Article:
Even as the Russian occupation forces do everything they can to repress the Crimean Tatars, the most consistent opponents of Vladimir Putin’s Anschluss of their homeland, some in the Russian Duma are proposing to “open the peninsula to migrants from Uzbekistan and Tajikistan,” thereby creating Ruslan Gorevoy warns a radical Muslim enclave there.
If the Duma’s plans are realized, he says, the Muslim share of the population of the peninsula will more than double from 12 percent now to 25 percent in a few years, and those new arrivals will be introduce Islamist radicalism that will threaten Russian control from a new direction, the Versiya writer says.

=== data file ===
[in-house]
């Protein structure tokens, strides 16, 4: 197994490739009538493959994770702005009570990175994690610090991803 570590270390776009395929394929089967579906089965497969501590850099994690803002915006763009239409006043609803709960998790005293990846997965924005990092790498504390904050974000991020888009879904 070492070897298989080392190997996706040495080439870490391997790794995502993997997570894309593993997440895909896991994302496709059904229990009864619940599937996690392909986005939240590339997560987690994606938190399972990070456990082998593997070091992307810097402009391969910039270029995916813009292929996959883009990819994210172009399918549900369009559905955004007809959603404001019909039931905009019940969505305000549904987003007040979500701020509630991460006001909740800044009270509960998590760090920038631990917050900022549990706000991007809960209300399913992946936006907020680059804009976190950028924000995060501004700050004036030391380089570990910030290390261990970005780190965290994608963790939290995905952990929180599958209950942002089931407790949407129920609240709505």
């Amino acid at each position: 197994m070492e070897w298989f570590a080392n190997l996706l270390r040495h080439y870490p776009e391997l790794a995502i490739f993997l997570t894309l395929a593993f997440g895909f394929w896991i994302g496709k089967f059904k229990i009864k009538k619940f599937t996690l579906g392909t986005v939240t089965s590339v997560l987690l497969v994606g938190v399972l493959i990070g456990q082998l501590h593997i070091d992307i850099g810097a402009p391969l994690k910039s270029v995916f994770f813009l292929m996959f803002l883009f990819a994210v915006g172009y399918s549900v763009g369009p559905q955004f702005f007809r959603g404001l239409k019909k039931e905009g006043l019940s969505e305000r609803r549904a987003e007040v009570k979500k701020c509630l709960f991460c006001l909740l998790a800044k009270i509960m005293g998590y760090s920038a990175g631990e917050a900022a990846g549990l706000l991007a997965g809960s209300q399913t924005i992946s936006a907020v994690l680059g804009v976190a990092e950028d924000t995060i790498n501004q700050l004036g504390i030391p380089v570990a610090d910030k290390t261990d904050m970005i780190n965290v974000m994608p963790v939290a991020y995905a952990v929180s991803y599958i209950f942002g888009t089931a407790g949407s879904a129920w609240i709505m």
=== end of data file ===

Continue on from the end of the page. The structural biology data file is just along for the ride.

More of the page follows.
The Duma deputies seem set on this course because the draft bill “on the legal status of foreign citizens in Russia” contains a provision which allows Uzbeks and Tajiks who are distant relatives of deported Crimean Tatars to gain Russian citizenship without going through the checks that Moscow now insists upon for others from those Central Asian countries.
Not only have the Duma deputies failed to focus on this opening to Islamist groups, Gorevoy continues, but they appear oblivious to the fact that this segment of the proposed law in fact reflects the ideas of some but far from all Crimean Tatar nationalists in the 1990s that to become a national republic, they must take in more Muslims and not just Crimean Tatars.
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